Anyone who’s spent time with young kids knows that the word “no” has to be used sparingly or else it risks losing all currency. As a lifelong preschool educator (and the single mom of three teenage boys), I see this on the daily, and the struggle is real. In some situations, swapping “no” for these tried and true alternatives can help you communicate limits more successfully and calmly — and bypass the drama that can come with that little two-letter word.
1) Let them know what they’re doing isn’t working — and WHY.
Keep in mind, children are actually looking for boundaries, and we, as adults, are the ones that can provide and reinforce those boundaries. Especially if your child is engaging in some nefarious and/ or dangerous behavior, remind them (calmly, without raising your voice), “This is a safety issue and it’s not working. If you do it again, I will need to take x away.” For example, Bobby throws a puzzle piece at Sarah. Walk up to Bobby, get at his level, and calmly remind him that the puzzle piece is for puzzling and not for throwing. Encourage Sarah to self-advocate by sharing how that made her feel. Then step away. If Bobby throws again, go back to the scene of the crime and tell him he’ll have to pick a different activity because he’s not ready for puzzles. Repeat the phrase “This is a safety issue and it’s not working.” And that’s it. End Scene.
2) Offer Two Choices: “This or That”
This goes back to ownership. When you’re little, everything can feel like a hot mess of demands. And it’s true — when you’re young, you really are at the mercy of other peoples’ choices much of the time. So try providing two choices that both get at the same thing. This shifts the energy from “You must do this thing!” to a collaboration. If putting on shoes is a battle, ask “Would you like my help with putting on your socks or putting on your shoes?” Or if your child refuses to eat dinner, offer a choice. Of course, this doesn’t mean you should cook an entirely different meal. It just gives your child more ownership. Say “You can have salmon (what we’re having) or PB & J. Which choice would you like?” If your child asks for pizza, remind them that wasn’t one of the choices. This can work with pretty much everything.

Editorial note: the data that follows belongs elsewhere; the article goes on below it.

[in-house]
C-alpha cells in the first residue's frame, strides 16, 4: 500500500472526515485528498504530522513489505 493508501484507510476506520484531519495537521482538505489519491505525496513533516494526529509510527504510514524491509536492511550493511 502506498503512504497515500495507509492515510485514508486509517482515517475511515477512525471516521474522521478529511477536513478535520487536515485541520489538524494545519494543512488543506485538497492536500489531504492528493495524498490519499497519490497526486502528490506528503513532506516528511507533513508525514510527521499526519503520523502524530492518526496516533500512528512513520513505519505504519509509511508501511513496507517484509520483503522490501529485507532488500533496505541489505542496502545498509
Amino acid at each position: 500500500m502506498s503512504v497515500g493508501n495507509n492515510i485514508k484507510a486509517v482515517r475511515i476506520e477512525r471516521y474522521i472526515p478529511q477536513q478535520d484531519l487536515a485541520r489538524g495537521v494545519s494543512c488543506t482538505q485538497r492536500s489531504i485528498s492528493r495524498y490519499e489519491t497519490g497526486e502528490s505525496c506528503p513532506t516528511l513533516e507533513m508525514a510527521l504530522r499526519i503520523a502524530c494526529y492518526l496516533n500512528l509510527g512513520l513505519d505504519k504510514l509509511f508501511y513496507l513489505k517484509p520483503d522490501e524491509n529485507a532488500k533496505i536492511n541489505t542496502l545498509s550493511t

3) Make yourself their partner.
If your child refuses to do something that you’ve asked her, let her know that you are here to help — with that exact language. “I’m here to help” reminds your child that you’re on their team, that you want them to succeed. Say “I see that you’re having a hard time, and I’m here to help you. Let’s work together.” This helps her get out of her “stuckness.” It gives her an out. Keep in mind, though, that a lot of times, especially if the child is very emotional in the moment, they won’t be able to accept your help and move forward right away. And that’s okay. You can say “I can see that you have big feelings about this. I’m here to help whenever you’re ready.” Make your offer of help and then then give them the space to come to you. This is REALLY hard. But doable!
4) Delay your “NO.’ Use strategic timing.
Sometimes it’s best to not say no in the moment and instead save it for later. Of course, if your child is doing something unsafe, you don’t have this choice. But there are other times when you might consider delaying the no and then talking to them when they are at their most rational. Bath time is often a pretty great time to recap the day and talk about ways of doing things differently the next go round. Say, “Remember when you were getting ready, and it was so tricky because you didn’t want to put on your shoes by yourself? What can we do next time so that it’s less tricky?” This gives your child the chance to actually be a leader in finding possible solutions. Then the next time you’re in a similar situation, remind them of that bath chat! Say “Remember when you came up with that great idea in the bath? You told me that the next time you had trouble getting ready, we should get a robot to do it. So let’s look for the robot now!” This shows your child that you do, in fact, listen — and it helps diffuse the situation with a little humor and levity. Even the little ones appreciate that.